The Work: Draft plans to transform once-polluted mining quarries into amphitheaters, design private marigold gardens and elaborate public hedge mazes, and work to preserve historically significant tracts of land. "It's where biology and aesthetics intersect," notes Jane Amidon, co-owner of the Colorado-based Land Art Studio. "We shape a living medium."
Time Outside: 30-75 percent.
Payback: Though apprentices may start as low as $20,000, the typical midcareer salary hovers around $52,000. A principal in a corporate firm, with 15 to 20 years of experience, can top $100,000.
Prerequisites: Earning your green thumb in a nursery or pruning hedges as part of a landscaping crew will give you a taste for the business, but eventually you'll have to hit the books. Cornell (607-255-5241; www.cornell.edu) offers master's and Ph.D. programs. So does Harvard (617-495-2573; www..gsd.harvard.edu/GSDdep.html), which also runs a six-week Career Discovery seminar in landscape architecture every summer. Then get certified: The Council of Landscape Architects Registration Board (703-818-1300; www.clarb.org) administers three-day standardized tests across the country for advanced-degree holders.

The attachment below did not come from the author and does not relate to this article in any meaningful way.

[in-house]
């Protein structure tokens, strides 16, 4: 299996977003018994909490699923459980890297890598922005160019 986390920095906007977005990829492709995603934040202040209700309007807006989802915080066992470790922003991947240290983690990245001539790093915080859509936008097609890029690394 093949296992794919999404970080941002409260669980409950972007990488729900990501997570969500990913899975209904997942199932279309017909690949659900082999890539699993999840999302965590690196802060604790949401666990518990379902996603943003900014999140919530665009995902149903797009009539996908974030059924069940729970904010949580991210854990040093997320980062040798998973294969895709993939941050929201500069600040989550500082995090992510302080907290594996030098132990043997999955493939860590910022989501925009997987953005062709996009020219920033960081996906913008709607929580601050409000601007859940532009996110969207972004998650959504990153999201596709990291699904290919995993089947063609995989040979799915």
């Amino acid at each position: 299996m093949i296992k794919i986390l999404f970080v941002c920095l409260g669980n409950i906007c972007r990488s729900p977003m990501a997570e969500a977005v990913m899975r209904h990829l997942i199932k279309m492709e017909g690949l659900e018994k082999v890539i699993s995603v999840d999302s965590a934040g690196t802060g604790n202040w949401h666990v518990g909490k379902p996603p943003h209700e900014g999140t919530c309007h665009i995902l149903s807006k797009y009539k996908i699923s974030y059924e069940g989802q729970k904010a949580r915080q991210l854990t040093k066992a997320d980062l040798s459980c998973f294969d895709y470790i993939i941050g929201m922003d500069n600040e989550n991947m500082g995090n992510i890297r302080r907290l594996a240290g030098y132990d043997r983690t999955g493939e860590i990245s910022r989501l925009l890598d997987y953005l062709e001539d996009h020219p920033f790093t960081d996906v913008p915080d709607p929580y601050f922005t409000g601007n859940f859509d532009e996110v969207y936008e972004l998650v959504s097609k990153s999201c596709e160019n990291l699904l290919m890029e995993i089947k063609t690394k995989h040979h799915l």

Networking: Check out the nationwide job-link service of the American Society of Landscape Architects (800-787-2752; www.asla.org).
Peon to Pro: Three years from apprentice to licensed architect. Orchestrate a logistically tricky overseas project in Europe or Asia and your stock will skyrocket.
Drudge Factor: Wrangling with the EPA over water zoning, the local design review board over historical authenticity, and your own computer over 3-D modeling.
Outlook: The profession is blossoming: The U.S. Department of Labor forecasts a 21-percent growth rate through 2006.